Remember, as you're reading this, China's not a currency manipulator according to the Treasury. Ok, glad to have that out of the way. That being said, China has decided to let the Yuan appreciate past the psychological 8-to-the-dollar, as the currency opened trading at 7.9976. The country, which doesn't manipulate its currency, had set a target of 7.9982. Someone must have fallen asleep at the wheel to let the currency be off by .0006, but that happens even to the best of 'em. This is good news; look here comes a throng of Chinese consumers to buy non-pirated music, MacBook Pros, Granite Countertops, and Hummer H3s.
A Last Chance to Make a Case (LA Times)
All things considered, one would have to say that the Enron trial went smoothly and quickly once it got going. As Lay sees it, the government signaled that it's case was weak by spending so much time on information related to the issue at hand. That's funny, here we thought it was just our local reporters who ignored the arguments of the trail. Maybe it's not their fault that they rarely touched on the arguments or the facts, but instead rehashed the story of their bankruptcy, or the fact that Jeff Skilling stammered in response to a question, or the fact that Ken Lay appeared to be flustered at a question, or the fact that juror #4 didn't appear to be paying attention when Skilling explained mark-to-market accounting. More realistically, we thought, it was the reporter who couldn't follow the thread. But we'll certainly cut all of the fishwraps a break if indeed the prosecution didn't focus on the facts either. Of course, we can't trust this view completely. It's coming from Ken Lay, who as we know is a scoundrel who sent thousands of old grannies to the poor house, while living in a Houston penthouse.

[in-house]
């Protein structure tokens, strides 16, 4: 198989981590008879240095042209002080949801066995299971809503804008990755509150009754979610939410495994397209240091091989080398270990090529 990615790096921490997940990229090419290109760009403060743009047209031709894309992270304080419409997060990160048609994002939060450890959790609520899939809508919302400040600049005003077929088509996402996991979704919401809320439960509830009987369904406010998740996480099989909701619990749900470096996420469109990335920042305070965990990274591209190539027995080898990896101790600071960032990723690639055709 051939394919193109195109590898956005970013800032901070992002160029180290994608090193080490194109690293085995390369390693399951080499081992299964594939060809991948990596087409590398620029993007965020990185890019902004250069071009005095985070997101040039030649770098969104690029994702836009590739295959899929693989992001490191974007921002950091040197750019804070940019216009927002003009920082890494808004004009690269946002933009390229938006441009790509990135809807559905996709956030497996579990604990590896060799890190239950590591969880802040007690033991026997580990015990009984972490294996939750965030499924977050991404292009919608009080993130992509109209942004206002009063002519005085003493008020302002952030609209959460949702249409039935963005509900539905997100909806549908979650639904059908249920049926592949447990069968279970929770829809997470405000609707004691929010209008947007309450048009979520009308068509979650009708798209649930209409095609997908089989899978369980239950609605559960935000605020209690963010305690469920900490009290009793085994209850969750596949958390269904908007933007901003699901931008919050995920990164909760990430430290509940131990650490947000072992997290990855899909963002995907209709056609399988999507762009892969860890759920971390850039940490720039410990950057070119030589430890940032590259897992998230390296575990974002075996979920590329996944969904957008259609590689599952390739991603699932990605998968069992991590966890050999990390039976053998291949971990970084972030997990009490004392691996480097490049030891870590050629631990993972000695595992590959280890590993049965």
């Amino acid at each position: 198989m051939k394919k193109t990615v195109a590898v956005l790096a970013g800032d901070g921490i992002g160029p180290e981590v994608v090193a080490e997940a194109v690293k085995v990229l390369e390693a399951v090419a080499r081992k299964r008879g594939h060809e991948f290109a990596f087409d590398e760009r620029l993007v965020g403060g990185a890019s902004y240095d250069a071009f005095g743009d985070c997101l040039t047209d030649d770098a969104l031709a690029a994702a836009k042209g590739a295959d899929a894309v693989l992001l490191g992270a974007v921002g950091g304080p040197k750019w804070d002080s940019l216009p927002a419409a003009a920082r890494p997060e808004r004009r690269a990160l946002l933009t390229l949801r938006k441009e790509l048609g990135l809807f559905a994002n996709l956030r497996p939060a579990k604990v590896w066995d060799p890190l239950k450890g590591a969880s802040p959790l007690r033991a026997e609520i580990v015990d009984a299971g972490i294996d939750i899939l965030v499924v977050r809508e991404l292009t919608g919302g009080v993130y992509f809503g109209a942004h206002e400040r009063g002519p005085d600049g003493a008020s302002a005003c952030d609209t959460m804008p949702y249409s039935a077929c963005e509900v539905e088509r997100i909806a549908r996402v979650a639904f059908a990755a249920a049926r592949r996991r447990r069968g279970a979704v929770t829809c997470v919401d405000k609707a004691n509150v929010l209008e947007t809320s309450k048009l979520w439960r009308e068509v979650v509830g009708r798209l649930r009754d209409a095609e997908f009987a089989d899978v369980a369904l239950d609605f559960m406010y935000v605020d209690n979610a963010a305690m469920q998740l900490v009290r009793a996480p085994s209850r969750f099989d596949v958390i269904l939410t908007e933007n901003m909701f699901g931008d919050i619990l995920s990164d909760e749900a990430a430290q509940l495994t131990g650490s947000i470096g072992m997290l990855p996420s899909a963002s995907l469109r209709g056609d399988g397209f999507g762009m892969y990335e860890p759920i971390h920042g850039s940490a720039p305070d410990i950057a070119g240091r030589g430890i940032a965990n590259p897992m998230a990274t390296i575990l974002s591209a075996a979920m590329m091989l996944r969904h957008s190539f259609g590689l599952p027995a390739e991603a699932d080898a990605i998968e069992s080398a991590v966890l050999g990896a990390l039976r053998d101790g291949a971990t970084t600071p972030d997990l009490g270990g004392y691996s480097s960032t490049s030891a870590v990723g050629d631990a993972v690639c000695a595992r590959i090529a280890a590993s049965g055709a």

Retailers to push HD radio hard in several markets (Marketwatch)
Terrestrial (traditional) radio is gearing up to push its alternative to satellite, HD radio. It's ostensibly free, high signal quality programming, though one needs to buy an expensive receiver in order to listen. Though they're banking on the new technology to stem defections to satellite, so far it isn't going well. Here's one problem: has anyone even heard of HD radio? So far, the companies have done a terrible job promotion the medium. Nobody knows what it is, how to get it, etc. Finally, some smaller electronics retailers (and Radioshack) will be stocking the receivers and pushing them hard, though if anything the plan could backfire. It's possible that when consumers finally bite the bullet and decide to spend a couple hundred dollars on radio, they may just buy satellite, with its nominal monthly fee and phenomenally superior programming choices (i.e. Howard Stern). If you're interested in this area, radio consultant Mark Ramsey is a good go-to guy on the subject of terrestrial and HD radio.
Buyers Are Liars (Matrix)
One good sign that we're on the backslope of the housing boom is that real estate brokers have been taking a beating in the media. The Freakonomics guys have giving them a hard time and have been involved in a public spat with the National Association of Realtors, which they see as a cabal, the way see the oilcoppergoldzincsilverpalladium miners. It also doesn't help the realtors that in the age of the internet, it's a lot easier for buyers to find sellers, so they seem quaint sort of like guys in colorful jackets screaming at the top of their lungs on a trading floor. But, like the floor traders, they're not going out without a fight. And they do have a case to make. They still serve as a trusted intermediary and facilitator, in what are some difficult negotiations. Furthermore, as Jonathan Miller points out, buyers and sellers don't like to show their full hand. They don't really like to reveal their true financial state. So the agent decodes the signals that both are giving off, something that neither side has the tools to do. That's not to say that they can't abuse their position, but it may be too early to say that agents will go the way of the square wheel.